Believing that the decision misconceives the intent of exemption (3), the committee recommends that the exemption be amended to exempt only material Required to be withheld from the public by any statute establishing particular criteria or referring to particular types of information.
H.R.Rep.No.94-880, 94th Cong. 2d Sess. (1976), reprinted in 3 U.S.Code Cong. and Admin.News, pp. 2183, 2205. (Emphasis added.)
The consideration of deference leads us to believe that the District Court should be allowed the first opportunity to consider whether 39 U.S.C. § 410(c) (6) qualifies as an exempting statute within the meaning of 5 U.S.C. § 552(b) (3), as amended.7
REVERSED AND REMANDED.
Honorable William G. East, Senior District Judge, District of Oregon, sitting by designation
The Postal Reorganization Act, 39 U.S.C. § 101 Et seq., extended the reach of the FOIA, 5 U.S.C. § 552, to the newly created Postal Service. 39 U.S.C. § 410(b)(1). Pursuant thereto, the appellant requested that the Postal Service provide it with certain records, in accordance with 5 U.S.C. § 552(a)(3), which reads in pertinent part:
(3) . . . each agency, upon any request for records which (A) reasonably describes such records and (B) is made in accordance with published rules . . . shall make the records promptly available to any person.
The Postal Service also resisted disclosing an additional fourteen pages of materials, contending that release of the information would constitute a clearly unwarranted invasion of personal privacy within the meaning of 5 U.S.C. § 552(b)(6) (Exemption 6). At oral argument, the Government's attorney represented to the panel that these materials would be turned over to the Church. In reliance upon such representations, we hold that the questions raised by the withholding of these fourteen pages are moot; hence, we do not reach the Exemption 6 issue
At the time the District Court entered its judgment, Exemption 3 excepted from the disclosure requirements of the FOIA any information "specifically exempted from disclosure by statute." As discussed Infra, Exemption 3 was subsequently amended to read as follows:
(b) This section does not apply to matters that are
(3) specifically exempted from disclosure by statute (other than section 552b of this title), provided that such statute (A) requires that the matters be withheld from the public in such a manner as to leave no discretion on the issue, or (B) establishes particular criteria for withholding or refers to particular types of matters to be withheld . . . .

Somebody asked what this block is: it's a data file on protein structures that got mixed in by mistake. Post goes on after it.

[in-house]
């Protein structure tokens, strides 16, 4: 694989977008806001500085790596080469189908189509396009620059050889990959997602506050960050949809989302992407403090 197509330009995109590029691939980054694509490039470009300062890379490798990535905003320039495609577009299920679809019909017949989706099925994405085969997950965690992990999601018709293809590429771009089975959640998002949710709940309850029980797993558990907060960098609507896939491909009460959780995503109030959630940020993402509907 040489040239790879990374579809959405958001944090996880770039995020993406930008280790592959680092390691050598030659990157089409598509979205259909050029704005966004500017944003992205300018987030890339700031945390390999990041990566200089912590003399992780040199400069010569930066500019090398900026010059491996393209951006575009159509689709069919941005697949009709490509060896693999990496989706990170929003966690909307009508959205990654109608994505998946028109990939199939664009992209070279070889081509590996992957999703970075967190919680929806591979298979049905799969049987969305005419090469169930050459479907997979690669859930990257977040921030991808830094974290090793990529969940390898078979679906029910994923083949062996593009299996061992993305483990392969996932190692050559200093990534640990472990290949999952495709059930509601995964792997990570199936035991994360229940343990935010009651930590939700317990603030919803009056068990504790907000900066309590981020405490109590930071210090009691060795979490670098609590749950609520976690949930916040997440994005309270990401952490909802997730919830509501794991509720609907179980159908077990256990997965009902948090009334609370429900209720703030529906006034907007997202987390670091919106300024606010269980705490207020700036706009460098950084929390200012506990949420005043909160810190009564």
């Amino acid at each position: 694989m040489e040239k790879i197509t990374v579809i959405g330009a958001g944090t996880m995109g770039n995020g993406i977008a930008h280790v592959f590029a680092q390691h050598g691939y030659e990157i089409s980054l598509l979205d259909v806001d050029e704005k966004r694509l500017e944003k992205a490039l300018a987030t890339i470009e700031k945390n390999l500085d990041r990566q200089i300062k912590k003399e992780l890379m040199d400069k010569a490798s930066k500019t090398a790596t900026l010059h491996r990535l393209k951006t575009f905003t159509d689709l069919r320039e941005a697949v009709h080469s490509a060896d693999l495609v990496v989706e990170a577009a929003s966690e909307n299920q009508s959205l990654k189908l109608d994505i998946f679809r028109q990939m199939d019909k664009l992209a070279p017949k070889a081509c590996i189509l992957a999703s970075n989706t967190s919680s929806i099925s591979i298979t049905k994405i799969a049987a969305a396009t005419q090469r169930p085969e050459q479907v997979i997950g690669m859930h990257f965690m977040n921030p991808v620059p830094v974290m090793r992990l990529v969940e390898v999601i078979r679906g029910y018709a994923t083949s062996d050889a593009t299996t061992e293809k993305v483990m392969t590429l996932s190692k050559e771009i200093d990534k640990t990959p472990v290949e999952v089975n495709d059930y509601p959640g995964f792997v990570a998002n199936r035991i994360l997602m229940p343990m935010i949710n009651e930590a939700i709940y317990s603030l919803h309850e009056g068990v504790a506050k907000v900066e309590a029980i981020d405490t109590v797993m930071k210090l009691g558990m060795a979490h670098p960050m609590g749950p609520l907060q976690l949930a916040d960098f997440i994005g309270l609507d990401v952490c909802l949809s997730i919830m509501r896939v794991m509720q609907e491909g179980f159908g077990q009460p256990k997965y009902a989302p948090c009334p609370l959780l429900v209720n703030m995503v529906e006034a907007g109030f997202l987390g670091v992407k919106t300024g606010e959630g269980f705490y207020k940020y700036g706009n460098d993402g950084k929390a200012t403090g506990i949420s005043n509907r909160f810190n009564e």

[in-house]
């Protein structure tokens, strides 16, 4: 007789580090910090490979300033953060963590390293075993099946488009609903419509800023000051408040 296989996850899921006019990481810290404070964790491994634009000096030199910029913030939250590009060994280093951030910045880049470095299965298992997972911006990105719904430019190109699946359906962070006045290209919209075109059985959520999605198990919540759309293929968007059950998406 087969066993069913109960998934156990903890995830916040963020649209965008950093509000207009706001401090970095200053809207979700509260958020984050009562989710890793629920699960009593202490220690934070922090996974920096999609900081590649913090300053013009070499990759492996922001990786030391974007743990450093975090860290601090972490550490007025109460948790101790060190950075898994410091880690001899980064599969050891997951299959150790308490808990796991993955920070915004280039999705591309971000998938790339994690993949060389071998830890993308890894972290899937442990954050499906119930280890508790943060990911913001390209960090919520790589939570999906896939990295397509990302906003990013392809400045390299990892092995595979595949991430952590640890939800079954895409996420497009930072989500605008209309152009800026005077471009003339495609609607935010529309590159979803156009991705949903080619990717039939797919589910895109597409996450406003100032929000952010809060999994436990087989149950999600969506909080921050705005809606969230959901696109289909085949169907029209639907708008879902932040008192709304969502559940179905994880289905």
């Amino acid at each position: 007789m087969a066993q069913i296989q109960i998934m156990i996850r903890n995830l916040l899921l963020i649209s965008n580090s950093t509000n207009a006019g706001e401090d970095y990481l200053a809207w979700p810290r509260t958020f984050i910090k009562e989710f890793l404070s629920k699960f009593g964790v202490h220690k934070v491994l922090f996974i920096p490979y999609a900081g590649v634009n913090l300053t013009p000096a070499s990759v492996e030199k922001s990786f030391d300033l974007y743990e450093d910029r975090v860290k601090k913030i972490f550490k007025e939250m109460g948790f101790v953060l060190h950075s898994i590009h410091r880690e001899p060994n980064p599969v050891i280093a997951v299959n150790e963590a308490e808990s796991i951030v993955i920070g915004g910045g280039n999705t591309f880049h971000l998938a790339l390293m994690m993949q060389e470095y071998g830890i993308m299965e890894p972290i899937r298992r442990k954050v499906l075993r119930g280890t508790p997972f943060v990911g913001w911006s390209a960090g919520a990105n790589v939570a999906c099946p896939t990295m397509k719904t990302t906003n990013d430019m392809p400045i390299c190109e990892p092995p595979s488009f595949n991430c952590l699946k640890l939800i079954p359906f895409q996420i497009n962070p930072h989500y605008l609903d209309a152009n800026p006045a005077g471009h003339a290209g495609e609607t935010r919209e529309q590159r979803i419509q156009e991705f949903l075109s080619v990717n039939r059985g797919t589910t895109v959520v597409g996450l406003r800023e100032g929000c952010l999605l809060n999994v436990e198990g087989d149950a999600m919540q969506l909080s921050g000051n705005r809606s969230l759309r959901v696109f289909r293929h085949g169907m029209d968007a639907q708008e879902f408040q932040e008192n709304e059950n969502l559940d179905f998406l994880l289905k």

The investigatory files exemption claimed by the Postal Service, 39 U.S.C. § 410(c)(6), reads as follows:
(c) Subsection (b)(1) of this section shall not require the disclosure of
(6) investigatory files, whether or not considered closed, compiled for law enforcement purposes except to the extent available by law to a party other than the Postal Service.
Exemptions 5 and 7 except from the disclosure requirements of the FOIA inter-agency or intra-agency memorandums and law enforcement investigatory files, respectively. The exemptions read as follows:
(b) This section does not apply to matters that are
(5) inter-agency or intra-agency memorandums or letters which would not be available by law to a party other than an agency in litigation with the agency;
(7) investigatory records compiled for law enforcement purposes, but only to the extent that the production of such records would (A) interfere with enforcement proceedings, (B) deprive a person of a right to a fair trial or an impartial adjudication, (C) constitute an unwarranted invasion of personal privacy, (D) disclose the identity of a confidential source and, in the case of a record compiled by a criminal law enforcement authority in the course of a criminal investigation, or by an agency conducting a lawful national security intelligence investigation, confidential information furnished only by the confidential source, (E) disclose investigative techniques and procedures, or (F) endanger the life or physical safety of law enforcement personnel . . . .